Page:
Cake Storage Container

Cake Storage Container

So how do I store cakes?Since refrigeration is obviously out of the question, you might be wondering what your options are. Let me first introduce the best short-term options. Bake Fresh and EAT Most sponge cakes are at their prime when freshly baked, so whenever possible, bake and eat cakes the day they are made. If you are going to a bakery to get cake, check with them to see what their policy is regarding timing. Some bakeries, such as the cupcake shop at which I worked, have a very strict policy of baking cakes fresh every day. This is very labor intensive and taxing, but it also means that you’ll get the freshest, best cake possible. If the bakery from which you procure cakes bakes them ahead of time and gives them to you a day later (or, god forbid, two days later), walk away. If a bakery refrigerates sponge cakes, run away. Note: These rules do not apply to custom-decorated wedding cakes, which tend to be more labor-intensive to create and are not really about flavor anyway The best, freshest cakes are positively irresistible, so storage won’t be so much of an issue. They’ll be gone before you know it! Store at Room Temperature If you bake or buy a freshly-baked cake one night with plans to serve it the following day, you should be fine with storing it in its box, or in a sealed plastic container. If you want to be particularly diligent about keeping your cake fresh, store it in a positively airtight container. If it came in a nice cardboard box that you don’t want to undo, wrap the box in plastic wrap. If you made the cake, seal it in a plastic cake storage container. Store your cake at room temperature and keep it out of the direct sun and away from any major heat sources that might melt the icing.
cake storage container 1

Cake Storage Container

Since refrigeration is obviously out of the question, you might be wondering what your options are. Let me first introduce the best short-term options. Bake Fresh and EAT Most sponge cakes are at their prime when freshly baked, so whenever possible, bake and eat cakes the day they are made. If you are going to a bakery to get cake, check with them to see what their policy is regarding timing. Some bakeries, such as the cupcake shop at which I worked, have a very strict policy of baking cakes fresh every day. This is very labor intensive and taxing, but it also means that you’ll get the freshest, best cake possible. If the bakery from which you procure cakes bakes them ahead of time and gives them to you a day later (or, god forbid, two days later), walk away. If a bakery refrigerates sponge cakes, run away. Note: These rules do not apply to custom-decorated wedding cakes, which tend to be more labor-intensive to create and are not really about flavor anyway The best, freshest cakes are positively irresistible, so storage won’t be so much of an issue. They’ll be gone before you know it! Store at Room Temperature If you bake or buy a freshly-baked cake one night with plans to serve it the following day, you should be fine with storing it in its box, or in a sealed plastic container. If you want to be particularly diligent about keeping your cake fresh, store it in a positively airtight container. If it came in a nice cardboard box that you don’t want to undo, wrap the box in plastic wrap. If you made the cake, seal it in a plastic cake storage container. Store your cake at room temperature and keep it out of the direct sun and away from any major heat sources that might melt the icing.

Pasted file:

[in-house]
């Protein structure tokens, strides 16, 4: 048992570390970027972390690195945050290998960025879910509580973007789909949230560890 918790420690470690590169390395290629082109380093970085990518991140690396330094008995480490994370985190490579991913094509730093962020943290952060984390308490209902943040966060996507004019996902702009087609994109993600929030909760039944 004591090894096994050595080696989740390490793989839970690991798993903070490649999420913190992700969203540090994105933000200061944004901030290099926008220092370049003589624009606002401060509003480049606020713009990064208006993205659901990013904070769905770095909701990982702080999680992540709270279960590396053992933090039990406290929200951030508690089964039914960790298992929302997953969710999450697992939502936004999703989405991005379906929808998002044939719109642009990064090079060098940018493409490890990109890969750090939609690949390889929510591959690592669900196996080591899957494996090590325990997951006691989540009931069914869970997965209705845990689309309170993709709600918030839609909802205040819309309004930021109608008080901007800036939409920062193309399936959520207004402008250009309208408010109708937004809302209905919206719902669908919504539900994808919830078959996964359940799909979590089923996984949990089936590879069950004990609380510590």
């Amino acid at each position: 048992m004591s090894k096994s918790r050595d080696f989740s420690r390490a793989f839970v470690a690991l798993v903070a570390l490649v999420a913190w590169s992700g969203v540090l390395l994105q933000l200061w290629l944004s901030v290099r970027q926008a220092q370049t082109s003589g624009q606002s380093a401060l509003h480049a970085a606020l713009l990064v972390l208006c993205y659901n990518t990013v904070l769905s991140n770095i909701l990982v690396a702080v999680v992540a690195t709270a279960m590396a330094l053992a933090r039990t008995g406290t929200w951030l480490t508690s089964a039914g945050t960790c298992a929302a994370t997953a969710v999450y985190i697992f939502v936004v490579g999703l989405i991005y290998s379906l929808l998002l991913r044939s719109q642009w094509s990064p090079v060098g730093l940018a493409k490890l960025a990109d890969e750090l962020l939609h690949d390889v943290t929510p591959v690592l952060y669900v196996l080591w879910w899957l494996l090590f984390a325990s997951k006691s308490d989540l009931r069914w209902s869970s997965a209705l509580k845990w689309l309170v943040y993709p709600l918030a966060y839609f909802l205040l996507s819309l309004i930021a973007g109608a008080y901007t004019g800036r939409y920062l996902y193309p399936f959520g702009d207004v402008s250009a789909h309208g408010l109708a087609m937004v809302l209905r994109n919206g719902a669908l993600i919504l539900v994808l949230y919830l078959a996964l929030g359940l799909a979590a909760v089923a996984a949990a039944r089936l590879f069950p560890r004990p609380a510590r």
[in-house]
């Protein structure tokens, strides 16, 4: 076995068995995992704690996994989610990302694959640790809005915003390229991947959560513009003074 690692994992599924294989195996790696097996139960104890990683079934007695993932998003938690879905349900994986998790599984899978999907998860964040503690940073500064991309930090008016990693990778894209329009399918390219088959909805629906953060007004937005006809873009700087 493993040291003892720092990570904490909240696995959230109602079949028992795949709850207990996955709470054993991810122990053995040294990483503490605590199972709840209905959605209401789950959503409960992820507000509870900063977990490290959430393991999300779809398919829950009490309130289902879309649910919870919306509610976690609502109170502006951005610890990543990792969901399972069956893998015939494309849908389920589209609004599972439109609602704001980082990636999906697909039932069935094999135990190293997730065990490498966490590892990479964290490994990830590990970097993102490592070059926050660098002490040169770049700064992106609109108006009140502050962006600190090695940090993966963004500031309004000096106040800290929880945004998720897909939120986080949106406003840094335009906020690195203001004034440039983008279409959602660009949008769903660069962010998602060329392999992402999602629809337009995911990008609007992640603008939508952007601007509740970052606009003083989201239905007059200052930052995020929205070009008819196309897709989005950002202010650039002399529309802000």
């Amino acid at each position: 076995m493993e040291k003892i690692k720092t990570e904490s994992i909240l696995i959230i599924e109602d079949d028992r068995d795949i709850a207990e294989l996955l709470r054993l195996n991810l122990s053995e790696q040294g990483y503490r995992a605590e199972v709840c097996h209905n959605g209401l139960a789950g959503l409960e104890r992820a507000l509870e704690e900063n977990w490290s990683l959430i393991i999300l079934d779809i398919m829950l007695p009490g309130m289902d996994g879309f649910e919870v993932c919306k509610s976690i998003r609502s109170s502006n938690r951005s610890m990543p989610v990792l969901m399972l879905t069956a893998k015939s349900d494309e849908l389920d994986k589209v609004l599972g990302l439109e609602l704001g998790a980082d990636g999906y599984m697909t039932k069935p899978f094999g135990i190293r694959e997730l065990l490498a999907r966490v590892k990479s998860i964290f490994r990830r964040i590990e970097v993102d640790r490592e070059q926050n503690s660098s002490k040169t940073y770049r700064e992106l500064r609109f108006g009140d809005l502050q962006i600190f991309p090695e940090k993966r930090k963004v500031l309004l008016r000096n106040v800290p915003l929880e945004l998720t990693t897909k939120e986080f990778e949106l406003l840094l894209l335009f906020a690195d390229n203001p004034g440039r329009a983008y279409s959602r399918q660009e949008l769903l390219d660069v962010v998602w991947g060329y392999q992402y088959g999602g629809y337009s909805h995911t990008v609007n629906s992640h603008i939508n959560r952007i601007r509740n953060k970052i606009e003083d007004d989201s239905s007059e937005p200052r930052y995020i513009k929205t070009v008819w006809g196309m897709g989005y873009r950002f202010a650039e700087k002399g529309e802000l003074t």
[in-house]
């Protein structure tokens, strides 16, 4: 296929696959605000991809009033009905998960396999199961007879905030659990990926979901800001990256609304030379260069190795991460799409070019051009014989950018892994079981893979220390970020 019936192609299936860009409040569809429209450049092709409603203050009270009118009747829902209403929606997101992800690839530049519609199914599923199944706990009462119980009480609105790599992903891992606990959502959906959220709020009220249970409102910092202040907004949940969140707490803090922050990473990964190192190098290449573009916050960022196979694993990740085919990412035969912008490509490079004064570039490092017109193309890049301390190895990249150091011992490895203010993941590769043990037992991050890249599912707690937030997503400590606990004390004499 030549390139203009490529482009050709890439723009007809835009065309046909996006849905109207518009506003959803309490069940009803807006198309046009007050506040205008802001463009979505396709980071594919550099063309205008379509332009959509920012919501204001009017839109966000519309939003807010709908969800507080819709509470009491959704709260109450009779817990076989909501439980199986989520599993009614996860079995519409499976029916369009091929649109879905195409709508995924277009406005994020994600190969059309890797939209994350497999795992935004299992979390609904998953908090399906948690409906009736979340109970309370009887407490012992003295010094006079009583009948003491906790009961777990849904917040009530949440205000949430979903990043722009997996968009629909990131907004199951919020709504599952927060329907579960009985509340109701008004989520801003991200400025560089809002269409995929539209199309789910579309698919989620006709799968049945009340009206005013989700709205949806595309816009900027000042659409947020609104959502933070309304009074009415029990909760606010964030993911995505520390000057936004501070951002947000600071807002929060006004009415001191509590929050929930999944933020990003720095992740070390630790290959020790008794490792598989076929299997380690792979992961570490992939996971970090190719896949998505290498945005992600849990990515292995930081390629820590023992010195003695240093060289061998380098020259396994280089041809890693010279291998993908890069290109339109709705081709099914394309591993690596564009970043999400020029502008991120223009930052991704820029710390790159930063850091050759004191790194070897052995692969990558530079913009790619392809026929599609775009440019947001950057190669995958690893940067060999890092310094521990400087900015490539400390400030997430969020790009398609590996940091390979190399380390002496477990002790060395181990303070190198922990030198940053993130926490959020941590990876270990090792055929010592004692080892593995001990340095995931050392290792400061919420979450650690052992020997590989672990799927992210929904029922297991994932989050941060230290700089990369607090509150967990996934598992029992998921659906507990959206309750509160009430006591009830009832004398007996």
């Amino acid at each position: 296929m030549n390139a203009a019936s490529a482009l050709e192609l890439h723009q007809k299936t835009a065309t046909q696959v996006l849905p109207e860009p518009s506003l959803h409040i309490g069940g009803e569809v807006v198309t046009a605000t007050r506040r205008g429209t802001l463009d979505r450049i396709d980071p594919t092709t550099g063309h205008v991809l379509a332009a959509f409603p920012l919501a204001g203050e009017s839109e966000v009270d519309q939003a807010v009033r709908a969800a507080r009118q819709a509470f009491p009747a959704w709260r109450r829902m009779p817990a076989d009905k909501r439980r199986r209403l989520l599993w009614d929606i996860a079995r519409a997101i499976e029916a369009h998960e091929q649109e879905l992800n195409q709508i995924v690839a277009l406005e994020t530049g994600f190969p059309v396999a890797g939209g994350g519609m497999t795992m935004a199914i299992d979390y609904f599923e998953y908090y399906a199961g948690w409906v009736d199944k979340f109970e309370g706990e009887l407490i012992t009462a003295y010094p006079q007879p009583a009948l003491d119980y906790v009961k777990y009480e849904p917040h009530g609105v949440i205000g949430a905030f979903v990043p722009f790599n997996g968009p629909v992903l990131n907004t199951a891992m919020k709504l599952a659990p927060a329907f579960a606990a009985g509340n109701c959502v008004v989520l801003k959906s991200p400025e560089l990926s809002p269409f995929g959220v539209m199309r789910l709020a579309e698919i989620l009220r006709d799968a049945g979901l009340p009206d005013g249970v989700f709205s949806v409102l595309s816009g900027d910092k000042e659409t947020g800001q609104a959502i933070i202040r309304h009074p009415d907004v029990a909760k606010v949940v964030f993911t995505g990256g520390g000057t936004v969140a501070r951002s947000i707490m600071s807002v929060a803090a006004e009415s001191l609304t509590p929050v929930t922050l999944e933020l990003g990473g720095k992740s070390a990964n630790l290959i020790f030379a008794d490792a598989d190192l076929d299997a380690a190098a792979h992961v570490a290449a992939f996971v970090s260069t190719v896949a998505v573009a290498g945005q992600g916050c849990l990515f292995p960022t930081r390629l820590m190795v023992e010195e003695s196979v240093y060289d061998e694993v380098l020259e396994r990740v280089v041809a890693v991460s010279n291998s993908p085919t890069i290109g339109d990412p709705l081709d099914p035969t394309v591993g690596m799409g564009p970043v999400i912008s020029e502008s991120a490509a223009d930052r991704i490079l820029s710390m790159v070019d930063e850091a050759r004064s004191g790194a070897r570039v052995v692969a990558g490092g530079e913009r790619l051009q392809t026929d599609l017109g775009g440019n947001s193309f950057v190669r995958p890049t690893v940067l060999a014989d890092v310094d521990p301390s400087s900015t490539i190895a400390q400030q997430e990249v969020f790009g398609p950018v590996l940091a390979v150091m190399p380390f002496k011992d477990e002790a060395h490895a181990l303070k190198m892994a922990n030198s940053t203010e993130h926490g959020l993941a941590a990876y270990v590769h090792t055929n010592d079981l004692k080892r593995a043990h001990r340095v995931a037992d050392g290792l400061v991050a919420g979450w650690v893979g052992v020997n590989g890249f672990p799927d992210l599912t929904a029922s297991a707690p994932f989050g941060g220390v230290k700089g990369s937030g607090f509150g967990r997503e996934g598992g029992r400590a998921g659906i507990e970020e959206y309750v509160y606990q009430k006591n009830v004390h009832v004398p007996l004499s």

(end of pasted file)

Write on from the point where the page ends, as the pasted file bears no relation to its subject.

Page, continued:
cake storage container 2

Cake Storage Container

Refrigeration = DEATH!I always used to refrigerate cake, probably because we (at least in the U.S.) have been conditioned to believe that all things are kept “fresh” in the refrigerator. For many years, I believed that this was a good practice, not only because one generally puts things in the refrigerator, but also because I frequently see cakes displayed in refrigerators and refrigerated cases in many cafes and restaurants. My entire belief system was turned upside down when I had my first day of work at a famous DC cupcake shop. When I asked them how to store some of the cupcakes I was taking home at the end of the night, and suggested refrigeration in an airtight container, they looked at me like I had just proposed we cook and eat a newborn baby. This is because my coworkers and bosses took cake and cupcakes very seriously. And because refrigeration is a dreadful thing to inflict on a perfectly good cake. Why? Refrigeration dries sponge cakes out. It’s that simple. Even if you refrigerate a cake in a perfectly sealed container and only for a short amount of time, it will dry out. The only time it is appropriate to refrigerate a cake is if it has decorative buttercream icing that is literally MELTING (and in this case, appearance trumps taste) or if it is not a sponge cake and rather a cheesecake or some sort of mousse that requires refrigeration. Try to think of sponge cake like bread. After all, the two things are quite similar. Do you put your bread in the fridge? No. So don’t put your cake in the fridge either!